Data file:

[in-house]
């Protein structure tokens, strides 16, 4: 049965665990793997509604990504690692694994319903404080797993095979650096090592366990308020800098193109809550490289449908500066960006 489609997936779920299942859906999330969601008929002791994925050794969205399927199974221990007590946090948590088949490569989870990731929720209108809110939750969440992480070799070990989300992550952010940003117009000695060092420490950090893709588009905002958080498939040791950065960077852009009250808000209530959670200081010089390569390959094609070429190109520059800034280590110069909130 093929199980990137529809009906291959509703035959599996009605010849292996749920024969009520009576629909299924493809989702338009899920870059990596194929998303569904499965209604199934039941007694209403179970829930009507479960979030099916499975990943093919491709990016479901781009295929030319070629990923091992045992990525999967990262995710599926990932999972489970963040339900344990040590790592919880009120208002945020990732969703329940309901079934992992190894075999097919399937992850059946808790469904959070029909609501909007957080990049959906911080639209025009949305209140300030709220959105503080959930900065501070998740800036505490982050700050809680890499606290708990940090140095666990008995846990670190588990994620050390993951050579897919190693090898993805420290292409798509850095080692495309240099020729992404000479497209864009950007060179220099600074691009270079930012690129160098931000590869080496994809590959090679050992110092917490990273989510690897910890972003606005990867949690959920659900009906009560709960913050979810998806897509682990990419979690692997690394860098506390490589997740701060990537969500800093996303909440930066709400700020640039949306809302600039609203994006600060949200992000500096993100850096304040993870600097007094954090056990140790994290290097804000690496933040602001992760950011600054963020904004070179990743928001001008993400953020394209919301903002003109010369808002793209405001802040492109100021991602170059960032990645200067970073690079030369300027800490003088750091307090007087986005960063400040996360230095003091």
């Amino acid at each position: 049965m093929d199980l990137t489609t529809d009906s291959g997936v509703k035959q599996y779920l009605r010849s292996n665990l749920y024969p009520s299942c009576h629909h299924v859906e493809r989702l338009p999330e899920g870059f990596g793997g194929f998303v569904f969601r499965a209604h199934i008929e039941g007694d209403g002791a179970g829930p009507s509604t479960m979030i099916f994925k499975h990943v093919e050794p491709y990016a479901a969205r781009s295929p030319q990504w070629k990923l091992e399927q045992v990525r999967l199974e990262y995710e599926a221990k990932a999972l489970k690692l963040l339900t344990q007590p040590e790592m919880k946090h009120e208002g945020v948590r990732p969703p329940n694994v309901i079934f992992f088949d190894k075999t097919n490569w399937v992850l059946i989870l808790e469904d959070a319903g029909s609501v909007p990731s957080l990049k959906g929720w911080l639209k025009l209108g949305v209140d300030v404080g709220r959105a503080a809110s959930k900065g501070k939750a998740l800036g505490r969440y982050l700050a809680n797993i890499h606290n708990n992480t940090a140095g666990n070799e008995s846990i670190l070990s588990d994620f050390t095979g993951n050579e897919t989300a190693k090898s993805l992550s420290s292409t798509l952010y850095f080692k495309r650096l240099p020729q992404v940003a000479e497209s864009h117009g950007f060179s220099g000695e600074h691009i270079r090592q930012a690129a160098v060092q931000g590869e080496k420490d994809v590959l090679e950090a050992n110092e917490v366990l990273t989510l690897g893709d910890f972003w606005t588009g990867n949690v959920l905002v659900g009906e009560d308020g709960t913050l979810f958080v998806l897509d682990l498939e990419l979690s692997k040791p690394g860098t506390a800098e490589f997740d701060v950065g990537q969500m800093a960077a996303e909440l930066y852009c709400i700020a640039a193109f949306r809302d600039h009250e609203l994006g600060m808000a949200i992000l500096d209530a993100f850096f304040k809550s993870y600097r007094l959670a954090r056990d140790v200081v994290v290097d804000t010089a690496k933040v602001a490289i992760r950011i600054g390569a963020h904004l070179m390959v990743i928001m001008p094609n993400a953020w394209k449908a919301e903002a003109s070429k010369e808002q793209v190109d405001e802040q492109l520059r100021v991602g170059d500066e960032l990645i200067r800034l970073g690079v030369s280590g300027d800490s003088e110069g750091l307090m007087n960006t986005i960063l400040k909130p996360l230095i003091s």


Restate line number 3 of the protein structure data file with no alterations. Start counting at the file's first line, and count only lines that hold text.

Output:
């Amino acid at each position: 049965m093929d199980l990137t489609t529809d009906s291959g997936v509703k035959q599996y779920l009605r010849s292996n665990l749920y024969p009520s299942c009576h629909h299924v859906e493809r989702l338009p999330e899920g870059f990596g793997g194929f998303v569904f969601r499965a209604h199934i008929e039941g007694d209403g002791a179970g829930p009507s509604t479960m979030i099916f994925k499975h990943v093919e050794p491709y990016a479901a969205r781009s295929p030319q990504w070629k990923l091992e399927q045992v990525r999967l199974e990262y995710e599926a221990k990932a999972l489970k690692l963040l339900t344990q007590p040590e790592m919880k946090h009120e208002g945020v948590r990732p969703p329940n694994v309901i079934f992992f088949d190894k075999t097919n490569w399937v992850l059946i989870l808790e469904d959070a319903g029909s609501v909007p990731s957080l990049k959906g929720w911080l639209k025009l209108g949305v209140d300030v404080g709220r959105a503080a809110s959930k900065g501070k939750a998740l800036g505490r969440y982050l700050a809680n797993i890499h606290n708990n992480t940090a140095g666990n070799e008995s846990i670190l070990s588990d994620f050390t095979g993951n050579e897919t989300a190693k090898s993805l992550s420290s292409t798509l952010y850095f080692k495309r650096l240099p020729q992404v940003a000479e497209s864009h117009g950007f060179s220099g000695e600074h691009i270079r090592q930012a690129a160098v060092q931000g590869e080496k420490d994809v590959l090679e950090a050992n110092e917490v366990l990273t989510l690897g893709d910890f972003w606005t588009g990867n949690v959920l905002v659900g009906e009560d308020g709960t913050l979810f958080v998806l897509d682990l498939e990419l979690s692997k040791p690394g860098t506390a800098e490589f997740d701060v950065g990537q969500m800093a960077a996303e909440l930066y852009c709400i700020a640039a193109f949306r809302d600039h009250e609203l994006g600060m808000a949200i992000l500096d209530a993100f850096f304040k809550s993870y600097r007094l959670a954090r056990d140790v200081v994290v290097d804000t010089a690496k933040v602001a490289i992760r950011i600054g390569a963020h904004l070179m390959v990743i928001m001008p094609n993400a953020w394209k449908a919301e903002a003109s070429k010369e808002q793209v190109d405001e802040q492109l520059r100021v991602g170059d500066e960032l990645i200067r800034l970073g690079v030369s280590g300027d800490s003088e110069g750091l307090m007087n960006t986005i960063l400040k909130p996360l230095i003091s």